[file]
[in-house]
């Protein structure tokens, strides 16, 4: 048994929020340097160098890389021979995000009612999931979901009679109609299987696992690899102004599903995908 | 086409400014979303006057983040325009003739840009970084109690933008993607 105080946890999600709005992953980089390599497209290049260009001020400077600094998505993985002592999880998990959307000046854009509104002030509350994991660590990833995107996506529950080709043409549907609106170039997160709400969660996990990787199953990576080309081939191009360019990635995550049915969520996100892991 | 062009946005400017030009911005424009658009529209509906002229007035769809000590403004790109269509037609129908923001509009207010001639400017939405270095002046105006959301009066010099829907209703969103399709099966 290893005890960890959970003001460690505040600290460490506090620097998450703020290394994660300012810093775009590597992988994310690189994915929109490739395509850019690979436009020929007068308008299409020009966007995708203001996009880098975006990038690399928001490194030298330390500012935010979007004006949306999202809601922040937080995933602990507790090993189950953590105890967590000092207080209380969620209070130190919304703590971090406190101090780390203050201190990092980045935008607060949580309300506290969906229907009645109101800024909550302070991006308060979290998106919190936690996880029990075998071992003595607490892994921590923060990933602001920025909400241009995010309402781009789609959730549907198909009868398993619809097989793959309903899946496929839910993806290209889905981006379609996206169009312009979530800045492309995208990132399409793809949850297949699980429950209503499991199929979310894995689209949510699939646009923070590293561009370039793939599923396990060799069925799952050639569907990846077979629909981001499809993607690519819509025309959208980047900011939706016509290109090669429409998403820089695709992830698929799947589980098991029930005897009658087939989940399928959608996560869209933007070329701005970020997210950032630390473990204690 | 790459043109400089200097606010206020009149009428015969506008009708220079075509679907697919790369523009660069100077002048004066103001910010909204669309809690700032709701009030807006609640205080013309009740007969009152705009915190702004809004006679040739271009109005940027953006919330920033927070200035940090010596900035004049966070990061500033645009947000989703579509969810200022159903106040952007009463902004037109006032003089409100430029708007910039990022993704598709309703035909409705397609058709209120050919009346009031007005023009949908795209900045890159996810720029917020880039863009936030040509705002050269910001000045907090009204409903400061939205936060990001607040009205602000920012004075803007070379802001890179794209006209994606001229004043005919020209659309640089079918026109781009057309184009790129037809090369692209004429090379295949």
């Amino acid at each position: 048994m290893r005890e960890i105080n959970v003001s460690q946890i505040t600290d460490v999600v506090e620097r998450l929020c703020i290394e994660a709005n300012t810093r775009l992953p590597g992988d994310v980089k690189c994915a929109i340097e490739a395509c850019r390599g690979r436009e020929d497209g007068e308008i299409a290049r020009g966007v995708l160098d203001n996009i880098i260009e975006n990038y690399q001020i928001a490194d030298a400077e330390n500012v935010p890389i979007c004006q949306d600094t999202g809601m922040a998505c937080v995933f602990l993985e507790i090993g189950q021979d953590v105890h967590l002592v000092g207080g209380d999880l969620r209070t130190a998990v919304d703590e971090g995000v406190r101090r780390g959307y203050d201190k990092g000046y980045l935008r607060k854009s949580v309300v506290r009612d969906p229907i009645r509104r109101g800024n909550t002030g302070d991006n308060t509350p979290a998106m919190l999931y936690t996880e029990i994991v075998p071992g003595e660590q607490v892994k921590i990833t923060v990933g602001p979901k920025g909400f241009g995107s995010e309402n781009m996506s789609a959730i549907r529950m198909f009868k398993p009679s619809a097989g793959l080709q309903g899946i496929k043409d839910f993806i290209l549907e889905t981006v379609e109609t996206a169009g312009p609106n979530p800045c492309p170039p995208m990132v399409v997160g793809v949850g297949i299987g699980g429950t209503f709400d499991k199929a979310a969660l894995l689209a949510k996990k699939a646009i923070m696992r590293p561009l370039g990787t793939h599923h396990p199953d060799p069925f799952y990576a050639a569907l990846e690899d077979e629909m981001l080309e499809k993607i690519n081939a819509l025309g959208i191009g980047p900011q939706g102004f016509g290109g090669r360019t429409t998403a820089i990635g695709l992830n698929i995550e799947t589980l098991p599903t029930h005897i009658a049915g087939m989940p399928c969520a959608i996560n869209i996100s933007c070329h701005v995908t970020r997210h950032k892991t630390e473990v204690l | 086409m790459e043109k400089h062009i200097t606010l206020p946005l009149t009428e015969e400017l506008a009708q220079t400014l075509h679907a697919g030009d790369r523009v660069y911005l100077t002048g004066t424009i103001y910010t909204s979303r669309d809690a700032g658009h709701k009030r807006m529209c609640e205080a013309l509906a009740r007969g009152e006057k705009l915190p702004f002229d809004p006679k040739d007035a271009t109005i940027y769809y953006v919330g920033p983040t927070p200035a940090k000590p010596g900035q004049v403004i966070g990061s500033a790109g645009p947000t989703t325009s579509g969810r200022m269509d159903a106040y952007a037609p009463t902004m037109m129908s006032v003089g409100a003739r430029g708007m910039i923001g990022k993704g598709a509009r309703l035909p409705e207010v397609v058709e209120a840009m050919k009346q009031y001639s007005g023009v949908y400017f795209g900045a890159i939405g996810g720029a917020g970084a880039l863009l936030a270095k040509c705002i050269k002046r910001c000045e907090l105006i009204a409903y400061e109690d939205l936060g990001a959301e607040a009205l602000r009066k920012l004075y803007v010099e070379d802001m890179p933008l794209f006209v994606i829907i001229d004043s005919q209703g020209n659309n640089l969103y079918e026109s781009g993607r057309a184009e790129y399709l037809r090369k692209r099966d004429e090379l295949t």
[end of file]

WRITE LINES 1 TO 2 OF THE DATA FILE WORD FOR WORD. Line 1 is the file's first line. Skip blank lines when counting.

[in-house]
């Protein structure tokens, strides 16, 4: 048994929020340097160098890389021979995000009612999931979901009679109609299987696992690899102004599903995908 | 086409400014979303006057983040325009003739840009970084109690933008993607 105080946890999600709005992953980089390599497209290049260009001020400077600094998505993985002592999880998990959307000046854009509104002030509350994991660590990833995107996506529950080709043409549907609106170039997160709400969660996990990787199953990576080309081939191009360019990635995550049915969520996100892991 | 062009946005400017030009911005424009658009529209509906002229007035769809000590403004790109269509037609129908923001509009207010001639400017939405270095002046105006959301009066010099829907209703969103399709099966 290893005890960890959970003001460690505040600290460490506090620097998450703020290394994660300012810093775009590597992988994310690189994915929109490739395509850019690979436009020929007068308008299409020009966007995708203001996009880098975006990038690399928001490194030298330390500012935010979007004006949306999202809601922040937080995933602990507790090993189950953590105890967590000092207080209380969620209070130190919304703590971090406190101090780390203050201190990092980045935008607060949580309300506290969906229907009645109101800024909550302070991006308060979290998106919190936690996880029990075998071992003595607490892994921590923060990933602001920025909400241009995010309402781009789609959730549907198909009868398993619809097989793959309903899946496929839910993806290209889905981006379609996206169009312009979530800045492309995208990132399409793809949850297949699980429950209503499991199929979310894995689209949510699939646009923070590293561009370039793939599923396990060799069925799952050639569907990846077979629909981001499809993607690519819509025309959208980047900011939706016509290109090669429409998403820089695709992830698929799947589980098991029930005897009658087939989940399928959608996560869209933007070329701005970020997210950032630390473990204690 | 790459043109400089200097606010206020009149009428015969506008009708220079075509679907697919790369523009660069100077002048004066103001910010909204669309809690700032709701009030807006609640205080013309009740007969009152705009915190702004809004006679040739271009109005940027953006919330920033927070200035940090010596900035004049966070990061500033645009947000989703579509969810200022159903106040952007009463902004037109006032003089409100430029708007910039990022993704598709309703035909409705397609058709209120050919009346009031007005023009949908795209900045890159996810720029917020880039863009936030040509705002050269910001000045907090009204409903400061939205936060990001607040009205602000920012004075803007070379802001890179794209006209994606001229004043005919020209659309640089079918026109781009057309184009790129037809090369692209004429090379295949």